PID files have a "fun" gotcha in daemons started as part of system boot — two instances of the same daemon may well get the same PID!
This does not prevent using a PID file, after all, you know that this instance of the program has not written the PID file yet, so if you read it and find that it matches $$, you know the PID has been recycled across reboots.
Perhaps the best option would be to place the PID file on a RAM filesystem that starts out empty every time the system boots. This way, there is no possibility of a stale PID file from the previous session and you avoid needless flash writes as a bonus.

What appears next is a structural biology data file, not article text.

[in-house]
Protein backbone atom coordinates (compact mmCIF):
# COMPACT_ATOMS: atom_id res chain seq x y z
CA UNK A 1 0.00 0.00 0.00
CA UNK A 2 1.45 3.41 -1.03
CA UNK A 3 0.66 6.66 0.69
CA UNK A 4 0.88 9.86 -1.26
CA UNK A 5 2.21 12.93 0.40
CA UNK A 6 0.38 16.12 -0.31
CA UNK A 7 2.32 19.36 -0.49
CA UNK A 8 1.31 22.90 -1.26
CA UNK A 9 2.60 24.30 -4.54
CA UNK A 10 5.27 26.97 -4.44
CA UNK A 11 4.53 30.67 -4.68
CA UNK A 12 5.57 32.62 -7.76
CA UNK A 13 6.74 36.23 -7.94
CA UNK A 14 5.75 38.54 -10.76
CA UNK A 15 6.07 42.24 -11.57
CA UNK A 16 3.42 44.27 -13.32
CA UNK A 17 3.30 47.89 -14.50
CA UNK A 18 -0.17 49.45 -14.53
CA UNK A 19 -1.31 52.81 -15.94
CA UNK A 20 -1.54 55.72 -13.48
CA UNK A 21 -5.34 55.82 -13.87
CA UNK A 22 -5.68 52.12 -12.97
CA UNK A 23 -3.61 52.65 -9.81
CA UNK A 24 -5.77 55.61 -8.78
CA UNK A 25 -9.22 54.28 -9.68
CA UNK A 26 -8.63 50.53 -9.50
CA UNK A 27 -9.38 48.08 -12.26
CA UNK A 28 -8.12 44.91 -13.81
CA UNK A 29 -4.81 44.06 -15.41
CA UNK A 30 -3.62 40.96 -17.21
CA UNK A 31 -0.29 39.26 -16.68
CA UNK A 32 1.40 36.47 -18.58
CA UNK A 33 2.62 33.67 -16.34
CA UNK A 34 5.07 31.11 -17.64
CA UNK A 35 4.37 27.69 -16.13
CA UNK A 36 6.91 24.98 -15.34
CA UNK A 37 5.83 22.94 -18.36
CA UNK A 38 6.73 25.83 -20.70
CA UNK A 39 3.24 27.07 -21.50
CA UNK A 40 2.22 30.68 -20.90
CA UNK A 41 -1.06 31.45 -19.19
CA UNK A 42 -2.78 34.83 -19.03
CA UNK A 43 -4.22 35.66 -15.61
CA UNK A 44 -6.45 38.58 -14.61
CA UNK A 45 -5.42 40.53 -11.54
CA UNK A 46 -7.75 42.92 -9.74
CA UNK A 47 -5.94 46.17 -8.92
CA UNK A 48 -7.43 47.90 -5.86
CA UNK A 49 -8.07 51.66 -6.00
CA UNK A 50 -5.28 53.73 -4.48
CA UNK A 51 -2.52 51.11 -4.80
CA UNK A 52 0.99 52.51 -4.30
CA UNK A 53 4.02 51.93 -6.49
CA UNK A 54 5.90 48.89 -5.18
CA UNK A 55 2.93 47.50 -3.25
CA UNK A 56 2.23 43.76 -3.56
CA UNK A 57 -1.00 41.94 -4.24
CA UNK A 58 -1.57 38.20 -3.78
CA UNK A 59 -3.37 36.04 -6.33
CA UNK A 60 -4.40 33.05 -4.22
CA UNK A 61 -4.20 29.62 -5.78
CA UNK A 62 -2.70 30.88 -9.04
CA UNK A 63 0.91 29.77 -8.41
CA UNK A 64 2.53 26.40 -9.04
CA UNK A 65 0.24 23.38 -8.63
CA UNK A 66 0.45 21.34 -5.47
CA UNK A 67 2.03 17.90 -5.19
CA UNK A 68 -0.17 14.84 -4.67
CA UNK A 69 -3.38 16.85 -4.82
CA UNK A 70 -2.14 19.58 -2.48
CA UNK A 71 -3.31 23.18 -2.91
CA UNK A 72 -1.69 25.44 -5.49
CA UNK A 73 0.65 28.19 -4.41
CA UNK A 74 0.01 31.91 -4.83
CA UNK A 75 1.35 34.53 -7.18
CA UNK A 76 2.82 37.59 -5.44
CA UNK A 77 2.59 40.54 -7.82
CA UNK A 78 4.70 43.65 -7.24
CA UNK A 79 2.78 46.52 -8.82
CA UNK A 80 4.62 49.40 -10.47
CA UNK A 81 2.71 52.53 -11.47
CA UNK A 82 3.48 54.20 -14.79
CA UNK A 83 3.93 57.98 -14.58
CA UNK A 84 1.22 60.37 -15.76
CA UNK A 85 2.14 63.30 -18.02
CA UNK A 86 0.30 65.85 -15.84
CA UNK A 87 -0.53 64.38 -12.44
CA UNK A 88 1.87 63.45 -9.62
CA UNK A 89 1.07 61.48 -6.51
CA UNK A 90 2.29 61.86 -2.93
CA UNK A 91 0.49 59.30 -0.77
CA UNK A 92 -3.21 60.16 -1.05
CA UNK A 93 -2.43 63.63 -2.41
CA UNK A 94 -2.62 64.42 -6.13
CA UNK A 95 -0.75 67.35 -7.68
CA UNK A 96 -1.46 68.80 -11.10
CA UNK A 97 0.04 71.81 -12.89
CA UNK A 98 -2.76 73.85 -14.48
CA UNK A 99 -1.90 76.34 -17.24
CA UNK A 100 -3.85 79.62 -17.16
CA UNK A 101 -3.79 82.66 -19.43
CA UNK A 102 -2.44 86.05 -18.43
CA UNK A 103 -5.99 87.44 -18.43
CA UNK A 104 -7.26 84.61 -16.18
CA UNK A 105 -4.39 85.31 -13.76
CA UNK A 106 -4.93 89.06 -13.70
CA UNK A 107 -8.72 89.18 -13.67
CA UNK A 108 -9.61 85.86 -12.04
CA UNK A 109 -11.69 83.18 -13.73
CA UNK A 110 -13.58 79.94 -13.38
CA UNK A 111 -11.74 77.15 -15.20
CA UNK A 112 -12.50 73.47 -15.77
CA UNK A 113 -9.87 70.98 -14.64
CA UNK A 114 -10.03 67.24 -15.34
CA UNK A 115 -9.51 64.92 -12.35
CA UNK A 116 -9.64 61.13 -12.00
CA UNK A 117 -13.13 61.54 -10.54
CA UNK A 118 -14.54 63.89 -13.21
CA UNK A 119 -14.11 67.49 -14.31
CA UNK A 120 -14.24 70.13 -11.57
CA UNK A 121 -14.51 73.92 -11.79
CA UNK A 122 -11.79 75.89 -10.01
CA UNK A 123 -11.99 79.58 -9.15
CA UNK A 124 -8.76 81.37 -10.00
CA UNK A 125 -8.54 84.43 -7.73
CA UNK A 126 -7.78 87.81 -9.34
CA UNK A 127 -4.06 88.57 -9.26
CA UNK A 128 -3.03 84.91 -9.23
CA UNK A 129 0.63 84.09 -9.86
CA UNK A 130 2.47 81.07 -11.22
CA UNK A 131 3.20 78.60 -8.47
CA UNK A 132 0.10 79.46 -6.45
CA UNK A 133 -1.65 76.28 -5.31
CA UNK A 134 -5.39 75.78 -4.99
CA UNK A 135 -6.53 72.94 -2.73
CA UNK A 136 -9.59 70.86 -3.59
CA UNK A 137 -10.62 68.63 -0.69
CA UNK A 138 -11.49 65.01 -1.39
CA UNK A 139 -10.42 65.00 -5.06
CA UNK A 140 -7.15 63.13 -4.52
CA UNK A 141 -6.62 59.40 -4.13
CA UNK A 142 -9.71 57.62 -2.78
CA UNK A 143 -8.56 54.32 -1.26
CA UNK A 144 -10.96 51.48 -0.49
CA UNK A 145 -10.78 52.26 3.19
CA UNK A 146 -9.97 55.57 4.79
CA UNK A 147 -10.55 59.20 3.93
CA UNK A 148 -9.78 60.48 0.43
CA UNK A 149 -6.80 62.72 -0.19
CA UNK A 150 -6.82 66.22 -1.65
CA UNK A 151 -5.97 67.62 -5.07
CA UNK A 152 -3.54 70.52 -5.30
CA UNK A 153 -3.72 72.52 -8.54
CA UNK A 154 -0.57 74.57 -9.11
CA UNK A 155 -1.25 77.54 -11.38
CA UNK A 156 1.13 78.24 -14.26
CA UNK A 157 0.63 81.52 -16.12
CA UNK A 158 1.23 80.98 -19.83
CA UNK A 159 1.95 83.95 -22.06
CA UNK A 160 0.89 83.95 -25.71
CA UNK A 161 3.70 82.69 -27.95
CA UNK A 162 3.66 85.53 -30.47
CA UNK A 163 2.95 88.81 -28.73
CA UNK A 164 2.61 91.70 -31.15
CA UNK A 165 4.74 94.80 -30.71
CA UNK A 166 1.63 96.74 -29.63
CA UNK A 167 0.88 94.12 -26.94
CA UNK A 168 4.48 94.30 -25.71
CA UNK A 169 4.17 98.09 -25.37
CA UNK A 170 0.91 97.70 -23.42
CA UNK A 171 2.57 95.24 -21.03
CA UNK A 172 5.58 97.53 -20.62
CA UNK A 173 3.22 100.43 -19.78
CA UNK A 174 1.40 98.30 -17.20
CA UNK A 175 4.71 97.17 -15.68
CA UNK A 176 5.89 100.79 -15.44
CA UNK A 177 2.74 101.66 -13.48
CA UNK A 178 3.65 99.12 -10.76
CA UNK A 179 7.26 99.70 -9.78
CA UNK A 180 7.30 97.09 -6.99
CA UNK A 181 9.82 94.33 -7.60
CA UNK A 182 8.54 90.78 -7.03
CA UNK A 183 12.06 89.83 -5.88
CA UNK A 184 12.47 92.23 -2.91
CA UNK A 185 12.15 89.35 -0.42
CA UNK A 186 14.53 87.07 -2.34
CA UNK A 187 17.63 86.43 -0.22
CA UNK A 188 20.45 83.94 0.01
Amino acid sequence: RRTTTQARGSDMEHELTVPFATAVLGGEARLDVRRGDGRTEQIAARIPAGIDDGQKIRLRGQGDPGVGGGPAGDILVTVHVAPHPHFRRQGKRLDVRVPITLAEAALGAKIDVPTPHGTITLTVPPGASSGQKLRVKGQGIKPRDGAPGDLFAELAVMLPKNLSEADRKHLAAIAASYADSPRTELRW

Even if the daemon is run from cron, this issue could bite our questioner — the daemon reboots the system if the time is not set within some grace period, so a network failure could cause the system to start, fail to set the clock, reboot, start the daemon with the same PID again, fail to set the clock, ...
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